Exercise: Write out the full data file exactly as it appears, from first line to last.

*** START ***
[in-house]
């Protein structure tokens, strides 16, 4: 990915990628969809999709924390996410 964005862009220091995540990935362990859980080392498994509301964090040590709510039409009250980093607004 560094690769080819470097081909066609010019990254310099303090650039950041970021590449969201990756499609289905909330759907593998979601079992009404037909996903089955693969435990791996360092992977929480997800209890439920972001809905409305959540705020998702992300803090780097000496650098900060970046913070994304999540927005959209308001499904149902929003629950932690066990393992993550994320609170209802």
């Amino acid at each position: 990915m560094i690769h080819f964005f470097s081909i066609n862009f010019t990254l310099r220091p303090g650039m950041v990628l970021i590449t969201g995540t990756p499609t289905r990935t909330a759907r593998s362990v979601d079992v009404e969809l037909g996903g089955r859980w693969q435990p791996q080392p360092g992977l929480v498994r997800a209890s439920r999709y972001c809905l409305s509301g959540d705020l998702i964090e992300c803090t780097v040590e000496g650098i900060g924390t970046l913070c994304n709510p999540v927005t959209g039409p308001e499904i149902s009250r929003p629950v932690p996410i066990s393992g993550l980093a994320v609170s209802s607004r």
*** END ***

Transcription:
[in-house]
């Protein structure tokens, strides 16, 4: 990915990628969809999709924390996410 964005862009220091995540990935362990859980080392498994509301964090040590709510039409009250980093607004 560094690769080819470097081909066609010019990254310099303090650039950041970021590449969201990756499609289905909330759907593998979601079992009404037909996903089955693969435990791996360092992977929480997800209890439920972001809905409305959540705020998702992300803090780097000496650098900060970046913070994304999540927005959209308001499904149902929003629950932690066990393992993550994320609170209802």
């Amino acid at each position: 990915m560094i690769h080819f964005f470097s081909i066609n862009f010019t990254l310099r220091p303090g650039m950041v990628l970021i590449t969201g995540t990756p499609t289905r990935t909330a759907r593998s362990v979601d079992v009404e969809l037909g996903g089955r859980w693969q435990p791996q080392p360092g992977l929480v498994r997800a209890s439920r999709y972001c809905l409305s509301g959540d705020l998702i964090e992300c803090t780097v040590e000496g650098i900060g924390t970046l913070c994304n709510p999540v927005t959209g039409p308001e499904i149902s009250r929003p629950v932690p996410i066990s393992g993550l980093a994320v609170s209802s607004r």